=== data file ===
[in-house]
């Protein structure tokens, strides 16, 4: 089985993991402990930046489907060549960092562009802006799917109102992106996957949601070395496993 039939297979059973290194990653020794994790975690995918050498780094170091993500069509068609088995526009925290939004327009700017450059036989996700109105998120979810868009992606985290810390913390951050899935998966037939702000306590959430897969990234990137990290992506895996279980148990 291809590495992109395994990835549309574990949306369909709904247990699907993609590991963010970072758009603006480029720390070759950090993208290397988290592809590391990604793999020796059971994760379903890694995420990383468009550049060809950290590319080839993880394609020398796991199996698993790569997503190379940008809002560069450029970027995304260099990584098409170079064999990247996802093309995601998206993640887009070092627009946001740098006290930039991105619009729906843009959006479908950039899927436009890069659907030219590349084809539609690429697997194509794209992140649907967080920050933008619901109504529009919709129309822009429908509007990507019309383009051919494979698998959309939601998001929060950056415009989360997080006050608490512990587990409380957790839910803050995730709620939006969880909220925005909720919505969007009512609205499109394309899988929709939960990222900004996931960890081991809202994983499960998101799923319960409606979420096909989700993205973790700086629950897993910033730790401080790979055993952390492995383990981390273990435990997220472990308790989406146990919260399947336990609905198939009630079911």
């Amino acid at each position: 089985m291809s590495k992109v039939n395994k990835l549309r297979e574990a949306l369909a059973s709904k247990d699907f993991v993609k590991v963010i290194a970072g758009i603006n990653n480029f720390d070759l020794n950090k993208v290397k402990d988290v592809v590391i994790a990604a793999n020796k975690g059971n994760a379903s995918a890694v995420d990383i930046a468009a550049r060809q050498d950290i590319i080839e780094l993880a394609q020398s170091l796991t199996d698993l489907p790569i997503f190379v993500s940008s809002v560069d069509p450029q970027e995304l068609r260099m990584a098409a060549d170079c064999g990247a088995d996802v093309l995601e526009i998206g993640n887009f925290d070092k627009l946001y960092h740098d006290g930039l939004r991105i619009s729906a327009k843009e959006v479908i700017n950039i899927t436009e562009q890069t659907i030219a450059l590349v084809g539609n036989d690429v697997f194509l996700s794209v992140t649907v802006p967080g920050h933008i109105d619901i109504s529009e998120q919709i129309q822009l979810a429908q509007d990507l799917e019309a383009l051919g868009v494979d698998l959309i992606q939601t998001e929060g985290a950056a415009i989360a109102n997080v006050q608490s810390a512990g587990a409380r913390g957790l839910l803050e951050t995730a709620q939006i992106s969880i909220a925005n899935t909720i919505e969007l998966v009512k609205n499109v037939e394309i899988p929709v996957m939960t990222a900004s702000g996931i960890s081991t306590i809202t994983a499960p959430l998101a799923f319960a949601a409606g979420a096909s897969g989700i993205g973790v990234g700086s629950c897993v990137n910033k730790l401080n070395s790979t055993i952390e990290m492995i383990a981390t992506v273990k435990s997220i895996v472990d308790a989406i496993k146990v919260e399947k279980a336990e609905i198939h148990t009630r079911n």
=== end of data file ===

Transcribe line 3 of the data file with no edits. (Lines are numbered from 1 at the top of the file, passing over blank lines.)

């Amino acid at each position: 089985m291809s590495k992109v039939n395994k990835l549309r297979e574990a949306l369909a059973s709904k247990d699907f993991v993609k590991v963010i290194a970072g758009i603006n990653n480029f720390d070759l020794n950090k993208v290397k402990d988290v592809v590391i994790a990604a793999n020796k975690g059971n994760a379903s995918a890694v995420d990383i930046a468009a550049r060809q050498d950290i590319i080839e780094l993880a394609q020398s170091l796991t199996d698993l489907p790569i997503f190379v993500s940008s809002v560069d069509p450029q970027e995304l068609r260099m990584a098409a060549d170079c064999g990247a088995d996802v093309l995601e526009i998206g993640n887009f925290d070092k627009l946001y960092h740098d006290g930039l939004r991105i619009s729906a327009k843009e959006v479908i700017n950039i899927t436009e562009q890069t659907i030219a450059l590349v084809g539609n036989d690429v697997f194509l996700s794209v992140t649907v802006p967080g920050h933008i109105d619901i109504s529009e998120q919709i129309q822009l979810a429908q509007d990507l799917e019309a383009l051919g868009v494979d698998l959309i992606q939601t998001e929060g985290a950056a415009i989360a109102n997080v006050q608490s810390a512990g587990a409380r913390g957790l839910l803050e951050t995730a709620q939006i992106s969880i909220a925005n899935t909720i919505e969007l998966v009512k609205n499109v037939e394309i899988p929709v996957m939960t990222a900004s702000g996931i960890s081991t306590i809202t994983a499960p959430l998101a799923f319960a949601a409606g979420a096909s897969g989700i993205g973790v990234g700086s629950c897993v990137n910033k730790l401080n070395s790979t055993i952390e990290m492995i383990a981390t992506v273990k435990s997220i895996v472990d308790a989406i496993k146990v919260e399947k279980a336990e609905i198939h148990t009630r079911n």